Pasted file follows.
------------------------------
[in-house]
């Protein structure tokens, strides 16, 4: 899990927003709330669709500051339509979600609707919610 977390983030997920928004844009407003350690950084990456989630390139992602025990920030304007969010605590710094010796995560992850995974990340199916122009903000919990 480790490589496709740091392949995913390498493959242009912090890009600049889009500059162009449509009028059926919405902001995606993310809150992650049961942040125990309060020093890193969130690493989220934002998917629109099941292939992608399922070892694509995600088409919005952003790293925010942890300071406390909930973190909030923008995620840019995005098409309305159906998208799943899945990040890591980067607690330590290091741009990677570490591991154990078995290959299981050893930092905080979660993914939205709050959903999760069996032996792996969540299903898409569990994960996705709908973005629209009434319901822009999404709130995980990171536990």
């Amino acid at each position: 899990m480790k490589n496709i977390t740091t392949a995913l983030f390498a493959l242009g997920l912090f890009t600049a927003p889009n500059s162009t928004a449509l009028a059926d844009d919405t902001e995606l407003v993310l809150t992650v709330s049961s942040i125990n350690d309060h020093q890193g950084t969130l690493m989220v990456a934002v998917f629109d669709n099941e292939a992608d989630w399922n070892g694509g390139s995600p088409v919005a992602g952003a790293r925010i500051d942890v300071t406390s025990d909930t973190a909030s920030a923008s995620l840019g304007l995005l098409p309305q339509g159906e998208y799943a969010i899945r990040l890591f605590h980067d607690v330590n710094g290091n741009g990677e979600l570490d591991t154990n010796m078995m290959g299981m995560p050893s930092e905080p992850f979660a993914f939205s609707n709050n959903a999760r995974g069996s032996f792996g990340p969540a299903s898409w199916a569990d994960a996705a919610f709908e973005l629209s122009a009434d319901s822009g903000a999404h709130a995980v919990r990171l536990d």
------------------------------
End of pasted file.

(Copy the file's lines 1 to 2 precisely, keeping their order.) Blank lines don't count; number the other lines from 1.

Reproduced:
[in-house]
């Protein structure tokens, strides 16, 4: 899990927003709330669709500051339509979600609707919610 977390983030997920928004844009407003350690950084990456989630390139992602025990920030304007969010605590710094010796995560992850995974990340199916122009903000919990 480790490589496709740091392949995913390498493959242009912090890009600049889009500059162009449509009028059926919405902001995606993310809150992650049961942040125990309060020093890193969130690493989220934002998917629109099941292939992608399922070892694509995600088409919005952003790293925010942890300071406390909930973190909030923008995620840019995005098409309305159906998208799943899945990040890591980067607690330590290091741009990677570490591991154990078995290959299981050893930092905080979660993914939205709050959903999760069996032996792996969540299903898409569990994960996705709908973005629209009434319901822009999404709130995980990171536990």